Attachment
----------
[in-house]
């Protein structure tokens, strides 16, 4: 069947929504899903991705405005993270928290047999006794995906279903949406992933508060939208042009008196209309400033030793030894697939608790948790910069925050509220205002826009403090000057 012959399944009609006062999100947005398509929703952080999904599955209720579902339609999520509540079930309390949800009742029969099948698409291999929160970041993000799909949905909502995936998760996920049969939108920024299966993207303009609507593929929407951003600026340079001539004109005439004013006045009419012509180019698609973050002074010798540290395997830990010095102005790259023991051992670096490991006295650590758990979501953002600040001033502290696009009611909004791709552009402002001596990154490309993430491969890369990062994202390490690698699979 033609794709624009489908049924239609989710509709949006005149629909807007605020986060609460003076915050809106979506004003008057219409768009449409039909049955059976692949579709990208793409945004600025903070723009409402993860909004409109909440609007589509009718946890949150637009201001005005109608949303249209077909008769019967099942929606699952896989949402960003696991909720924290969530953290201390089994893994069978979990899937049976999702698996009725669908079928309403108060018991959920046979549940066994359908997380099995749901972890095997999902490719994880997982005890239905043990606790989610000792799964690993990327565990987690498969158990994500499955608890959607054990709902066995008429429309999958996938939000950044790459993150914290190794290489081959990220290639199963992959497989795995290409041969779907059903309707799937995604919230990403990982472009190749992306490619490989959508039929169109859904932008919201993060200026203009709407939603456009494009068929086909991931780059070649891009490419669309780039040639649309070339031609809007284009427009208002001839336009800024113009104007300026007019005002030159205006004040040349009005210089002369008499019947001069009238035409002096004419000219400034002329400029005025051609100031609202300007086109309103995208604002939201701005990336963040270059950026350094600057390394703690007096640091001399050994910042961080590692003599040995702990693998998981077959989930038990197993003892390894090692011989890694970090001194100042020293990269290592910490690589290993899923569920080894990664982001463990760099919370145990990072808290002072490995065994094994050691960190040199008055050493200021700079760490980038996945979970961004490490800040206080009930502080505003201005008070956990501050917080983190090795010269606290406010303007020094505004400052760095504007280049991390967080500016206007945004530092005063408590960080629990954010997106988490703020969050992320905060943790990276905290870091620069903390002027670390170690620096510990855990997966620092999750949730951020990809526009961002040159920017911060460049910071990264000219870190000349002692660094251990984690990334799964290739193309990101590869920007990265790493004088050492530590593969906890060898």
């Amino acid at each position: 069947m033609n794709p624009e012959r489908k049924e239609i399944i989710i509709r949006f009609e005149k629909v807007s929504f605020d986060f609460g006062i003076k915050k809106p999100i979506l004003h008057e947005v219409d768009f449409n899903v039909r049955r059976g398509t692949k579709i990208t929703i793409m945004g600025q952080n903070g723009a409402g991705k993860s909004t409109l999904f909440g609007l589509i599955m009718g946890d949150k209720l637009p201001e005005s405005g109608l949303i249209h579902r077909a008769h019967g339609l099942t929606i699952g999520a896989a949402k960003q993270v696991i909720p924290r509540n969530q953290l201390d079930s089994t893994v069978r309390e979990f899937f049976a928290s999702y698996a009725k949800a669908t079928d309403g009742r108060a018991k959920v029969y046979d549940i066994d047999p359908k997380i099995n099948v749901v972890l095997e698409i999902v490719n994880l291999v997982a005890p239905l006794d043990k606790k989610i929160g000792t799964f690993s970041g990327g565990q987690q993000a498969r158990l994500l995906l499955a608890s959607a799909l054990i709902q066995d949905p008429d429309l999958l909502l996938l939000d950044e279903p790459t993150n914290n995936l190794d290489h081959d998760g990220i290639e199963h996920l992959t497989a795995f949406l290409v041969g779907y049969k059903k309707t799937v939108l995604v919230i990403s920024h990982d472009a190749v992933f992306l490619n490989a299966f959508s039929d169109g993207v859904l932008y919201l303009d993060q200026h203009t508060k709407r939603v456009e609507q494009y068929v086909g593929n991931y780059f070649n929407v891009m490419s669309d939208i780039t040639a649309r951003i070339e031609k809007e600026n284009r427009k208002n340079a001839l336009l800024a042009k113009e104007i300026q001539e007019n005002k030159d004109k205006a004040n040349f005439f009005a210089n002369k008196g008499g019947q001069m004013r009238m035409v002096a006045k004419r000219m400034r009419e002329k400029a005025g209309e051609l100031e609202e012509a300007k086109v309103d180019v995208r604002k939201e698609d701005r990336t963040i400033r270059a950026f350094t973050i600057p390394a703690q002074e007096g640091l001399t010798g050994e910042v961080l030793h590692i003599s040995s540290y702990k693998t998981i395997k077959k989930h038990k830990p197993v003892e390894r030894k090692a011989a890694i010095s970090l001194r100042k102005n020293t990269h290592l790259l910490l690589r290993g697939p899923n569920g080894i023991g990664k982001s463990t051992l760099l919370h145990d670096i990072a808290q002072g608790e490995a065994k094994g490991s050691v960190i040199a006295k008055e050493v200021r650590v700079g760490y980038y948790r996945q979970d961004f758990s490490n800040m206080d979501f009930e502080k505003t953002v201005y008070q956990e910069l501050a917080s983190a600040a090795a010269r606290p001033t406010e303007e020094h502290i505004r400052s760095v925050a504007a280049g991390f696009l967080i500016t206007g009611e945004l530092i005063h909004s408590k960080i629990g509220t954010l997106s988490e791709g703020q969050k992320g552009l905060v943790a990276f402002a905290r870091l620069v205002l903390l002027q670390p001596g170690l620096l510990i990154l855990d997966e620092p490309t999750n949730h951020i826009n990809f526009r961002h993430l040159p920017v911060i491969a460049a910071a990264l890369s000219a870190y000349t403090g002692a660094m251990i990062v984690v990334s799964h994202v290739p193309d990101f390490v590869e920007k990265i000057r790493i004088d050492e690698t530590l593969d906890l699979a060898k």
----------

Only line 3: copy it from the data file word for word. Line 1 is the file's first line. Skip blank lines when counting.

């Amino acid at each position: 069947m033609n794709p624009e012959r489908k049924e239609i399944i989710i509709r949006f009609e005149k629909v807007s929504f605020d986060f609460g006062i003076k915050k809106p999100i979506l004003h008057e947005v219409d768009f449409n899903v039909r049955r059976g398509t692949k579709i990208t929703i793409m945004g600025q952080n903070g723009a409402g991705k993860s909004t409109l999904f909440g609007l589509i599955m009718g946890d949150k209720l637009p201001e005005s405005g109608l949303i249209h579902r077909a008769h019967g339609l099942t929606i699952g999520a896989a949402k960003q993270v696991i909720p924290r509540n969530q953290l201390d079930s089994t893994v069978r309390e979990f899937f049976a928290s999702y698996a009725k949800a669908t079928d309403g009742r108060a018991k959920v029969y046979d549940i066994d047999p359908k997380i099995n099948v749901v972890l095997e698409i999902v490719n994880l291999v997982a005890p239905l006794d043990k606790k989610i929160g000792t799964f690993s970041g990327g565990q987690q993000a498969r158990l994500l995906l499955a608890s959607a799909l054990i709902q066995d949905p008429d429309l999958l909502l996938l939000d950044e279903p790459t993150n914290n995936l190794d290489h081959d998760g990220i290639e199963h996920l992959t497989a795995f949406l290409v041969g779907y049969k059903k309707t799937v939108l995604v919230i990403s920024h990982d472009a190749v992933f992306l490619n490989a299966f959508s039929d169109g993207v859904l932008y919201l303009d993060q200026h203009t508060k709407r939603v456009e609507q494009y068929v086909g593929n991931y780059f070649n929407v891009m490419s669309d939208i780039t040639a649309r951003i070339e031609k809007e600026n284009r427009k208002n340079a001839l336009l800024a042009k113009e104007i300026q001539e007019n005002k030159d004109k205006a004040n040349f005439f009005a210089n002369k008196g008499g019947q001069m004013r009238m035409v002096a006045k004419r000219m400034r009419e002329k400029a005025g209309e051609l100031e609202e012509a300007k086109v309103d180019v995208r604002k939201e698609d701005r990336t963040i400033r270059a950026f350094t973050i600057p390394a703690q002074e007096g640091l001399t010798g050994e910042v961080l030793h590692i003599s040995s540290y702990k693998t998981i395997k077959k989930h038990k830990p197993v003892e390894r030894k090692a011989a890694i010095s970090l001194r100042k102005n020293t990269h290592l790259l910490l690589r290993g697939p899923n569920g080894i023991g990664k982001s463990t051992l760099l919370h145990d670096i990072a808290q002072g608790e490995a065994k094994g490991s050691v960190i040199a006295k008055e050493v200021r650590v700079g760490y980038y948790r996945q979970d961004f758990s490490n800040m206080d979501f009930e502080k505003t953002v201005y008070q956990e910069l501050a917080s983190a600040a090795a010269r606290p001033t406010e303007e020094h502290i505004r400052s760095v925050a504007a280049g991390f696009l967080i500016t206007g009611e945004l530092i005063h909004s408590k960080i629990g509220t954010l997106s988490e791709g703020q969050k992320g552009l905060v943790a990276f402002a905290r870091l620069v205002l903390l002027q670390p001596g170690l620096l510990i990154l855990d997966e620092p490309t999750n949730h951020i826009n990809f526009r961002h993430l040159p920017v911060i491969a460049a910071a990264l890369s000219a870190y000349t403090g002692a660094m251990i990062v984690v990334s799964h994202v290739p193309d990101f390490v590869e920007k990265i000057r790493i004088d050492e690698t530590l593969d906890l699979a060898k």